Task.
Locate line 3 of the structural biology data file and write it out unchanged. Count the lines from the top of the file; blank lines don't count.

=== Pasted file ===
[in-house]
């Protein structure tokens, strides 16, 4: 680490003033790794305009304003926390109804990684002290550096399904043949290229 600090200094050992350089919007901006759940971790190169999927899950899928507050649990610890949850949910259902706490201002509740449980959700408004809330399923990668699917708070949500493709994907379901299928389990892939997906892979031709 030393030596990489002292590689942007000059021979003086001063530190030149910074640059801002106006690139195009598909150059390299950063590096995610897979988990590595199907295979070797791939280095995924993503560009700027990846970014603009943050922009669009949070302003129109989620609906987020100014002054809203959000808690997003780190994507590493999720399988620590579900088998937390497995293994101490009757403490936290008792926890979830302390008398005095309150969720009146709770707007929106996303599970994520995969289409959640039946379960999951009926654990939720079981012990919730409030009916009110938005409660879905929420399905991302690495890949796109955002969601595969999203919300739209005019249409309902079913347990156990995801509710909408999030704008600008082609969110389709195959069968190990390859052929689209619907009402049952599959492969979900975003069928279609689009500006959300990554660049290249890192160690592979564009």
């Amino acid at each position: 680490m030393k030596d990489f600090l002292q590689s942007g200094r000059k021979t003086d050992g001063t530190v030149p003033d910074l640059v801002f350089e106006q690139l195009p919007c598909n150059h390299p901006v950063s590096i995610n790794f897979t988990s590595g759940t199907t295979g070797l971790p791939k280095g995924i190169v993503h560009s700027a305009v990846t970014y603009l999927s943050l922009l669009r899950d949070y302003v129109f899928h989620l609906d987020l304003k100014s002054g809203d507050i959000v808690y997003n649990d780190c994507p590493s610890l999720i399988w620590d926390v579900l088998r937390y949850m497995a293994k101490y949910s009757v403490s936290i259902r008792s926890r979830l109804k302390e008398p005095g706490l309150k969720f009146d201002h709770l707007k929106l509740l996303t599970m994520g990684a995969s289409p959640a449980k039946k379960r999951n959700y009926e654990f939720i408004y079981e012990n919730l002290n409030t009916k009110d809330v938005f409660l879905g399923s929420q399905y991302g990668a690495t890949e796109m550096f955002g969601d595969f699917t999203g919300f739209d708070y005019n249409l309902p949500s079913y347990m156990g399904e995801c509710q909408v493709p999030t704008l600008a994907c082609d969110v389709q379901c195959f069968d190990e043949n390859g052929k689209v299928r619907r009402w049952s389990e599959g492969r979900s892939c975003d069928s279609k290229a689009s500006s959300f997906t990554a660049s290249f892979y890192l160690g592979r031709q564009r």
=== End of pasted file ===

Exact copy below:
């Amino acid at each position: 680490m030393k030596d990489f600090l002292q590689s942007g200094r000059k021979t003086d050992g001063t530190v030149p003033d910074l640059v801002f350089e106006q690139l195009p919007c598909n150059h390299p901006v950063s590096i995610n790794f897979t988990s590595g759940t199907t295979g070797l971790p791939k280095g995924i190169v993503h560009s700027a305009v990846t970014y603009l999927s943050l922009l669009r899950d949070y302003v129109f899928h989620l609906d987020l304003k100014s002054g809203d507050i959000v808690y997003n649990d780190c994507p590493s610890l999720i399988w620590d926390v579900l088998r937390y949850m497995a293994k101490y949910s009757v403490s936290i259902r008792s926890r979830l109804k302390e008398p005095g706490l309150k969720f009146d201002h709770l707007k929106l509740l996303t599970m994520g990684a995969s289409p959640a449980k039946k379960r999951n959700y009926e654990f939720i408004y079981e012990n919730l002290n409030t009916k009110d809330v938005f409660l879905g399923s929420q399905y991302g990668a690495t890949e796109m550096f955002g969601d595969f699917t999203g919300f739209d708070y005019n249409l309902p949500s079913y347990m156990g399904e995801c509710q909408v493709p999030t704008l600008a994907c082609d969110v389709q379901c195959f069968d190990e043949n390859g052929k689209v299928r619907r009402w049952s389990e599959g492969r979900s892939c975003d069928s279609k290229a689009s500006s959300f997906t990554a660049s290249f892979y890192l160690g592979r031709q564009r």